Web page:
In Japan, worry as cults flourish amid wave of faith

Boston Globe/December 30, 1999
By Sharon Moshavi

Tokyo -- First, there was news that a religious group named Ho-no-hana Sampogyo was charging people tens of thousands of dollars to tell their fortunes by reading the soles of their feet. Then, police discovered a four-month-old corpse hidden in a hotel room by another group called Life Space. The cult's guru, a former tax accountant, claimed the man was still alive.

Many Japanese are wondering what's next. More than four years after the Aum Shinrikyo cult released sarin gas on the Tokyo subway, killing 12 and injuring more than 5,000, religious sects of all kinds are flourishing here.

That has some people worried about possible new threats to public safety, concerns that were piqued by yesterday's release of an Aum leader after three years in jail.

In response, the government is starting to crack down on cult activity. Analysts say they are not surprised at the appeal of sects. In today's Japan, a consumerist, secular society facing economic uncertainty, cults and so-called ''new religions'' offer a spiritual balm that many Japanese, especially young people, find attractive.

''People increasingly are looking for something to fill their hearts, and dangerous religious groups are just waiting for them,'' said Toshi Yamakawa, a former bureaucrat turned spiritual writer.

Fed up with what she calls the ''rampant consumerism'' of Japan, Yuko Enomoto joined a group called Place of Truth several years ago. She attended weekend prayer sessions, where members would tell stories of how the group's dead founder, the Great Leader, had cured them of cancer or helped them win a promotion. So-called spiritual mediums would predict the future. Enomoto, now 34, became disillusioned and left after she spotted one of the group's leaders trying on fur coats at a designer sale. But she still feels the group had value.

''I guess they're a cult, but they come with some truth mixed in,'' she said. ''I don't think it was all lies and fabrications.'' The number of registered religious groups in Japan has risen 15 percent during the past decade, to more than 6,500, according to the Japanese government's religion almanac.

Most groups register with the government for tax purposes, but that is little indication of whether their beliefs or activities pose a public threat. Aum Shinrikyo was a registered religious corporation when it carried out the sarin attack.

One of its leaders, Fumihiro Joyu, was released from jail yesterday after serving three years for perjury. His release fueled concerns that the group might stage a comeback.

Authorities have been responding to the growing public alarm. A law designed to curb Aum Shinrikyo's activities went into effect earlier this week. Several weeks ago, police raided Ho-no-hana's offices on suspicion that three former believers were defrauded out of more than $200,000.

The group's leader, Hogen Fukunaga, claims to be able to divine people's fate by examining the soles of their feet. Fukunaga also claims he was instructed by the pope to ''take care of things after I'm gone.'' Police also raided four Life Space centers, looking for evidence to prosecute the group's leaders in connection with the death of Shinichi Kobayashi, 66. According to media reports, Kobayashi, a Life Space member, suffered a brain hemorrhage and was taken to a hotel near Tokyo's international airport. There he died, and the group's guru spent months patting the body in the belief that it could be cured. Many believe Japan's economic malaise is partly responsible for the current spiritual yearnings.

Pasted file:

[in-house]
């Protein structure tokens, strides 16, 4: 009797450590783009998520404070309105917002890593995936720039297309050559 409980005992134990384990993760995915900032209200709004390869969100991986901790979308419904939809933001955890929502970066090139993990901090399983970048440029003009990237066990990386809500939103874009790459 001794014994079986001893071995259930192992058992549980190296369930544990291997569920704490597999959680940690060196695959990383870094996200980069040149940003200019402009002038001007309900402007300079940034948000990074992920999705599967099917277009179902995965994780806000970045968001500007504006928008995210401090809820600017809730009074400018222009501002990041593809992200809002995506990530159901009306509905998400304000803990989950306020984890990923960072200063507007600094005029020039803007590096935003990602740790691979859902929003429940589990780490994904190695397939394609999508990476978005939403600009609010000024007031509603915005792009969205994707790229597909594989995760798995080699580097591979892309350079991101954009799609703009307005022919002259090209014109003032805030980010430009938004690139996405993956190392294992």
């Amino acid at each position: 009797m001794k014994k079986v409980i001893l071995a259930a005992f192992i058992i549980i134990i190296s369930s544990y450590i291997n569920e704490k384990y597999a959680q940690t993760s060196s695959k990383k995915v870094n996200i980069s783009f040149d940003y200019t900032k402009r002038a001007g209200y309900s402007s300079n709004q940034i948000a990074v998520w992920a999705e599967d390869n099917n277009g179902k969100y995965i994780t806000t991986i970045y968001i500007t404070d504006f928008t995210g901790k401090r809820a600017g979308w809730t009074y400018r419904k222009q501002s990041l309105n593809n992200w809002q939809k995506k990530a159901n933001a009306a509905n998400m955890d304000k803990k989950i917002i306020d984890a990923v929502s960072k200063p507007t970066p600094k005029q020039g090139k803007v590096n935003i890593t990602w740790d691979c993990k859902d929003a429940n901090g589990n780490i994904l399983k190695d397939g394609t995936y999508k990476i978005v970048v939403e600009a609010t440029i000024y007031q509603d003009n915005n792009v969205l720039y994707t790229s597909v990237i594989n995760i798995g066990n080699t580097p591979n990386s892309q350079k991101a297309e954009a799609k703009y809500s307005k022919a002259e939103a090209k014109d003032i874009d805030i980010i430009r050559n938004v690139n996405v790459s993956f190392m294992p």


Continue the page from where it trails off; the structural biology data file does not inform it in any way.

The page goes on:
''We have focused on money and materials so much for the past 50 years that we have had it up to here with it all,'' said Yasuko Yamakawa, who translates books on spirituality. ''And so after the bubble economy burst, we began to look for something more in this world.'' The problem, she said, is compounded by the Japanese tendency to seek out group activities rather than individual ones.

Cult watchers are especially concerned about a group called Kenshokai, which is targeting university and high school students. Many have dropped out of school to join, and membership has grown more than threefold, to 670,000, in just a few years.

Japan has for years had an uneasy, often hostile, relationship with religion. Until the end of World War II, Shintoism was the state religion and was used to convince the Japanese that they were fighting a holy war in the name of the emperor, who was considered a deity. After the war, many Japanese became deeply suspicious of all things religious.

Today, most Japanese follow a loose mix of Buddhist, Shinto, and Christian rites, but with little ideology attached. Many Japanese describe themselves as secular.

Specialists say the dearth of organized religion has fueled the popularity of the so-called ''new religions,'' many of which are amalgams of several faiths plus folk beliefs.

''We don't really have any religion here, so Japanese are like blank slates,'' said Seigo Iwatachi, who deprograms cult members. Iwatachi belonged for years to the Buddhist-inspired Sokka Gakkai, Japan's largest religious group and a political force as well. But he says even that group has cultish tendencies - a faith centered around an almost deified leader and, he claims, the use of mind control.

Sokka Gakkai has been controversial for decades, accused of kidnapping, brainwashing, and heavy-handed recruiting. In response, the group said it fears being tarred by the activities of fringe groups.

Yuko Enomoto, a former member of Place of Truth, thinks the government should only interfere if lives are threatened. ''As long as they aren't murdering or maiming anyone, they should be allowed to do what they want,'' she said.

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